Programming Languages

Northeastern University’s Programming Research Laboratory (NUPRL) boasts experts across the entire spectrum of programming language research: compilers, interpreters, language design, run-time systems, static analysis, semantics, and type systems.  Its members work on a wide range of programming languages, ranging from expressively typed languages to dynamically typed scripting languages and from purely functional research languages to industrial object-oriented imperative languages. They also reach out to other areas, especially software engineering and the pedagogy of teaching programming.

NUPRL’s researchers aim to improve the lives of working programmers and software engineers but also the ultimate consumers of software. The latter wish to use efficient, reliable, and secure software products, while the former need techniques, tools, and teachings to satisfy the consumers’ demands.

The lab is the source of some of the most important advances in the theory and practice of programming languages. Its members developed and investigated

  • the most widely used proof methods for type soundness, abstraction, and representation independence theorems
  • numerous novel typing mechanisms, e.g., occurrence typing, ownership types, row types
  • higher-order control flow analysis (kCFA)
  • hygienic macro expansion
  • behavioral software contracts
  • reduction semantics, popularly known as “evaluation context” semantics
  • the first fully abstract denotational semantics of a sequential language

Its senior members have run major programming language systems implementation efforts, including

  • the COMINT modules for the EMACS editor
  • the DrRacket IDE
  • Larceny Scheme, its Twobit compiler and run-time system
  • the Ovm and Fiji Java virtual machines
  • Racket and Typed Racket, widely used derivatives of Lisp and Scheme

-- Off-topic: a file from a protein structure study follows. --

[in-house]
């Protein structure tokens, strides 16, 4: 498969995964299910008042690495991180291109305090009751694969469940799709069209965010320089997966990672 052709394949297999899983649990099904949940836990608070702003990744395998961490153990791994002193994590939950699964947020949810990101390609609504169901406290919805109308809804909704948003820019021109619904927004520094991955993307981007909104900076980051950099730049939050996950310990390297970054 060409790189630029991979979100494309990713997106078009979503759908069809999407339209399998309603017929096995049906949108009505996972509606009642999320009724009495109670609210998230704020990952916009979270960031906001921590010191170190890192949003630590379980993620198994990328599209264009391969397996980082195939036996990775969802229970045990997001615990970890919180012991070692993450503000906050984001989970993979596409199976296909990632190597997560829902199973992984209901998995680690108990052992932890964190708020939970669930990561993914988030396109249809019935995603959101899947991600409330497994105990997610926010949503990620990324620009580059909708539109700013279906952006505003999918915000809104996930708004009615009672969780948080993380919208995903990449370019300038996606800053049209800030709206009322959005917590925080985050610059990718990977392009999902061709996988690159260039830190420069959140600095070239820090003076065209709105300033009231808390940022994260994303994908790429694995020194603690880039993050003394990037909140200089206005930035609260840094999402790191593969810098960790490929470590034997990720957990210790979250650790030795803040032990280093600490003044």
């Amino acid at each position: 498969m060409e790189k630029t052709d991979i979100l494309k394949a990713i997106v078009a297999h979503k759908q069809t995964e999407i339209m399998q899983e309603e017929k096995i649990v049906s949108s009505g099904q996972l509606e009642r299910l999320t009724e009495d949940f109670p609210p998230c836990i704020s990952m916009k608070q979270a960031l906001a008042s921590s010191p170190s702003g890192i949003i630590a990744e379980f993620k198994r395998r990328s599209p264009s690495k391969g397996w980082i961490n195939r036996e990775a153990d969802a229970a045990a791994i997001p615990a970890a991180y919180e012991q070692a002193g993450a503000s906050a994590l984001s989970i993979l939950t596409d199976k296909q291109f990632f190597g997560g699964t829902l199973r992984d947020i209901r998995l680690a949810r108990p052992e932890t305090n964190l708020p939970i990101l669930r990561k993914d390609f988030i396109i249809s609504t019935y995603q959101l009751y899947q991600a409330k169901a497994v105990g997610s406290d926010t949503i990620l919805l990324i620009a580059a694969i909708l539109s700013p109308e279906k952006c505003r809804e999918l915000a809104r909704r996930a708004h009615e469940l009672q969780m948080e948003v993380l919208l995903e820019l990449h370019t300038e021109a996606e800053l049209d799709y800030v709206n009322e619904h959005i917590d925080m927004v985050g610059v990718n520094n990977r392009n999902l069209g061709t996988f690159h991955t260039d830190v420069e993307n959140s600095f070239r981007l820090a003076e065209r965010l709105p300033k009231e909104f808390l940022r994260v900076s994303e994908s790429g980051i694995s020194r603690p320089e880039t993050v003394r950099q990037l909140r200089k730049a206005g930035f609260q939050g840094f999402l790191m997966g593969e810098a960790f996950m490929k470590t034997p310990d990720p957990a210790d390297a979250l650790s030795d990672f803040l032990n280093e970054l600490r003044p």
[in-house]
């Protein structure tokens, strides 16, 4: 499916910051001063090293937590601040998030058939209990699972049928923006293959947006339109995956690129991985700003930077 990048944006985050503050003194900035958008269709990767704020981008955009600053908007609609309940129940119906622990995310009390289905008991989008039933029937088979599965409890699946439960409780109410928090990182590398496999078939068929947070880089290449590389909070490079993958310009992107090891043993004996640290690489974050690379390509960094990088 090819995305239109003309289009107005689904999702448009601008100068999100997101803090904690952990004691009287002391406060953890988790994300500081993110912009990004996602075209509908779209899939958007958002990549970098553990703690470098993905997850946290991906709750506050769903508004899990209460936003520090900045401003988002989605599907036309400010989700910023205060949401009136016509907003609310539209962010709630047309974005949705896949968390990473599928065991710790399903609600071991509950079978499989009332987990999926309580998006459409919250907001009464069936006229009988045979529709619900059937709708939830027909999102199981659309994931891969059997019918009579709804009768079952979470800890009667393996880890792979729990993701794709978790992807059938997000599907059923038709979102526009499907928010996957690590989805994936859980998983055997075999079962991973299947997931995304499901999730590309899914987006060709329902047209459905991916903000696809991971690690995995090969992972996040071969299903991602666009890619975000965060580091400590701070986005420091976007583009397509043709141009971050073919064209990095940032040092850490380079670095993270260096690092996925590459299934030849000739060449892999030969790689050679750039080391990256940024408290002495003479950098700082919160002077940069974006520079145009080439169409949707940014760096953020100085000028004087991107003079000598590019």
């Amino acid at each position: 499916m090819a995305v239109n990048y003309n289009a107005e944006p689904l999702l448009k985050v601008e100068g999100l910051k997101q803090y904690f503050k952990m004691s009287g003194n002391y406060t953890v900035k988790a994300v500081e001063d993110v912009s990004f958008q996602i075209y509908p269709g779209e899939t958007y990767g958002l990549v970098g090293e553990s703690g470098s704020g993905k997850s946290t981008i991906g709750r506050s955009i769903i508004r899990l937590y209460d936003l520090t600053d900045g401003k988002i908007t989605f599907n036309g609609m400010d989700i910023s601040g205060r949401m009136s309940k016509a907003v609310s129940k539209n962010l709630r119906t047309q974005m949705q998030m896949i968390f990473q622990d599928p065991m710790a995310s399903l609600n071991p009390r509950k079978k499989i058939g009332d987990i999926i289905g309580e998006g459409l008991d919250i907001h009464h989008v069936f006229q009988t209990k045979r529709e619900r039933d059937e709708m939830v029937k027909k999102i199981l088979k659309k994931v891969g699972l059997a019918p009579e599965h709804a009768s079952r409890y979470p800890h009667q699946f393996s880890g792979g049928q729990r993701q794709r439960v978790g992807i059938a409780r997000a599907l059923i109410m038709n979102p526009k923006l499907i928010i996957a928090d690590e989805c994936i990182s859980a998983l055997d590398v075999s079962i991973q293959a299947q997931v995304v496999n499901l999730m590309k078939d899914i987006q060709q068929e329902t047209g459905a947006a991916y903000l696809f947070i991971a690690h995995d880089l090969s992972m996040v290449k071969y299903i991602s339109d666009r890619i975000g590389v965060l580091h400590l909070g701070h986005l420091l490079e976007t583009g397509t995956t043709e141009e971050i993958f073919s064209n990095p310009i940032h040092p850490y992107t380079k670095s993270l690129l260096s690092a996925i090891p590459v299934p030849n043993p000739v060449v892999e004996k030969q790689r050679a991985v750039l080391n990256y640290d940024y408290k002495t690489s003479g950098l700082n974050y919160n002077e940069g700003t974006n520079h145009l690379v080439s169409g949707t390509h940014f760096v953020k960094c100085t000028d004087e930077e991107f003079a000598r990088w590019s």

• SCSH, one of the first shell scripting languages
  • VLisp, one of the first fully verified language implementations

The members of NUPRL are also committed educators in programming and programming languages. Its members have authored

  • Essential of Programming Languages, which changed the landscape of programming language textbooks
  • How to Design Programs, which represents a radically new approach to introductory programming
  • The Little Lisper and its fellow “Little” books
  • Semantics Engineering, a graduate text on language modeling

In addition, NUPRL’s Felleisen inspired Realm of Racket, a programming book for the Racket language, designed and authored by a group of freshman students.  Finally, for the past 20 years, Felleisen and his PLT colleagues have run the Program by Design and Bootstrap K-12 outreach projects formerly known as TeachScheme!.

The lab’s professors have chaired or served on all the flagship conferences in their research areas COORDINATION, ESOP, ECOOP, ICFP, OOPSLA, PLDI, POPL, and VEE.

PhD students and post-docs from this lab hold positions at major research universities, including Brown, Florida International, Indiana, Maryland, Northwestern, U Utah, UC Santa Cruz, and U Waterloo as well as well-known industrial research labs such as Intel, Microsoft, Mozilla, and Oracle.

NUPRL gratefully acknowledges financial support from government agencies—AFOSR, DARPA, NSF, ONR—and industrial sponsors—Cisco, CORD, Google, Intel, Microsoft, Mozilla, and Oracle/Sun Microsystems.

For information about the Programming Research Laboratory, please click here.